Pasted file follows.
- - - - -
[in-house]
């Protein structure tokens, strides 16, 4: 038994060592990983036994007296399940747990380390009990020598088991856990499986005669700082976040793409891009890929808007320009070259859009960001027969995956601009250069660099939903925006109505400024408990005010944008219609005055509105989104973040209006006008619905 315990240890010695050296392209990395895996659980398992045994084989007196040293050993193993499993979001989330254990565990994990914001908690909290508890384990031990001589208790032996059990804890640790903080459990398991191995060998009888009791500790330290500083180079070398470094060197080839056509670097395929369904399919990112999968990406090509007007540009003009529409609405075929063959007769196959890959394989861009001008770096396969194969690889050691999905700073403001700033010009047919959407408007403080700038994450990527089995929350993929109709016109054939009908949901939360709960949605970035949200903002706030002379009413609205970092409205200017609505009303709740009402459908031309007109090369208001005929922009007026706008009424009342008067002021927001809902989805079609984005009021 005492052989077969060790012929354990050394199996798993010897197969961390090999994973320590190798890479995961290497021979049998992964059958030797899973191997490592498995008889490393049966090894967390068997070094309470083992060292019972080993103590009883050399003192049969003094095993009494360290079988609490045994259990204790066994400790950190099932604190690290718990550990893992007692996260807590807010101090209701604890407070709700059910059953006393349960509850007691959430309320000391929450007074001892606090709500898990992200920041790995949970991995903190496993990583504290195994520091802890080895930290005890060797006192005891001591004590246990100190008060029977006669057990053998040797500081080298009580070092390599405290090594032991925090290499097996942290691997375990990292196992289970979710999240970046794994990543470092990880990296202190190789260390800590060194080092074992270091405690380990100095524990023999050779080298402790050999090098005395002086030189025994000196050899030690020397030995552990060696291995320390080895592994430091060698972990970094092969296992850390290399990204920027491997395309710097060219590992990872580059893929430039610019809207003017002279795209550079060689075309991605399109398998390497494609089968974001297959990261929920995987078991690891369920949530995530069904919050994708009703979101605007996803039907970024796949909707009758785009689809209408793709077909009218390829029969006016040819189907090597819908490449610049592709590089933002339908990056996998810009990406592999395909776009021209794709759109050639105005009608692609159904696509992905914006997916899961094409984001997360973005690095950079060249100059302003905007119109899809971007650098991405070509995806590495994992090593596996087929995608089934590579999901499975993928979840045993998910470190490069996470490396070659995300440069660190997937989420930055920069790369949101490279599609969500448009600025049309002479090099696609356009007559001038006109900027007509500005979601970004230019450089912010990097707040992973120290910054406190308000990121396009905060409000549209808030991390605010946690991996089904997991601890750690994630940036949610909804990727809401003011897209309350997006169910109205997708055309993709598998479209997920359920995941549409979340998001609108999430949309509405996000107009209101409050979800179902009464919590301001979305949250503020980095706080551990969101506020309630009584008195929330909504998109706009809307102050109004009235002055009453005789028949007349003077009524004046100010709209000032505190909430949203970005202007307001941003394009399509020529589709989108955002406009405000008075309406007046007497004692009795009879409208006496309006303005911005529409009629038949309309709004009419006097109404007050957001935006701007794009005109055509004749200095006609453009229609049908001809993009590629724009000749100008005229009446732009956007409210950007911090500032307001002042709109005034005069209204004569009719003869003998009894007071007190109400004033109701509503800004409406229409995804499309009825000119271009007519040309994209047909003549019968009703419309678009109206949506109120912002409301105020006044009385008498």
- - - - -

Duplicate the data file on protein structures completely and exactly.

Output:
[in-house]
């Protein structure tokens, strides 16, 4: 038994060592990983036994007296399940747990380390009990020598088991856990499986005669700082976040793409891009890929808007320009070259859009960001027969995956601009250069660099939903925006109505400024408990005010944008219609005055509105989104973040209006006008619905 315990240890010695050296392209990395895996659980398992045994084989007196040293050993193993499993979001989330254990565990994990914001908690909290508890384990031990001589208790032996059990804890640790903080459990398991191995060998009888009791500790330290500083180079070398470094060197080839056509670097395929369904399919990112999968990406090509007007540009003009529409609405075929063959007769196959890959394989861009001008770096396969194969690889050691999905700073403001700033010009047919959407408007403080700038994450990527089995929350993929109709016109054939009908949901939360709960949605970035949200903002706030002379009413609205970092409205200017609505009303709740009402459908031309007109090369208001005929922009007026706008009424009342008067002021927001809902989805079609984005009021 005492052989077969060790012929354990050394199996798993010897197969961390090999994973320590190798890479995961290497021979049998992964059958030797899973191997490592498995008889490393049966090894967390068997070094309470083992060292019972080993103590009883050399003192049969003094095993009494360290079988609490045994259990204790066994400790950190099932604190690290718990550990893992007692996260807590807010101090209701604890407070709700059910059953006393349960509850007691959430309320000391929450007074001892606090709500898990992200920041790995949970991995903190496993990583504290195994520091802890080895930290005890060797006192005891001591004590246990100190008060029977006669057990053998040797500081080298009580070092390599405290090594032991925090290499097996942290691997375990990292196992289970979710999240970046794994990543470092990880990296202190190789260390800590060194080092074992270091405690380990100095524990023999050779080298402790050999090098005395002086030189025994000196050899030690020397030995552990060696291995320390080895592994430091060698972990970094092969296992850390290399990204920027491997395309710097060219590992990872580059893929430039610019809207003017002279795209550079060689075309991605399109398998390497494609089968974001297959990261929920995987078991690891369920949530995530069904919050994708009703979101605007996803039907970024796949909707009758785009689809209408793709077909009218390829029969006016040819189907090597819908490449610049592709590089933002339908990056996998810009990406592999395909776009021209794709759109050639105005009608692609159904696509992905914006997916899961094409984001997360973005690095950079060249100059302003905007119109899809971007650098991405070509995806590495994992090593596996087929995608089934590579999901499975993928979840045993998910470190490069996470490396070659995300440069660190997937989420930055920069790369949101490279599609969500448009600025049309002479090099696609356009007559001038006109900027007509500005979601970004230019450089912010990097707040992973120290910054406190308000990121396009905060409000549209808030991390605010946690991996089904997991601890750690994630940036949610909804990727809401003011897209309350997006169910109205997708055309993709598998479209997920359920995941549409979340998001609108999430949309509405996000107009209101409050979800179902009464919590301001979305949250503020980095706080551990969101506020309630009584008195929330909504998109706009809307102050109004009235002055009453005789028949007349003077009524004046100010709209000032505190909430949203970005202007307001941003394009399509020529589709989108955002406009405000008075309406007046007497004692009795009879409208006496309006303005911005529409009629038949309309709004009419006097109404007050957001935006701007794009005109055509004749200095006609453009229609049908001809993009590629724009000749100008005229009446732009956007409210950007911090500032307001002042709109005034005069209204004569009719003869003998009894007071007190109400004033109701509503800004409406229409995804499309009825000119271009007519040309994209047909003549019968009703419309678009109206949506109120912002409301105020006044009385008498």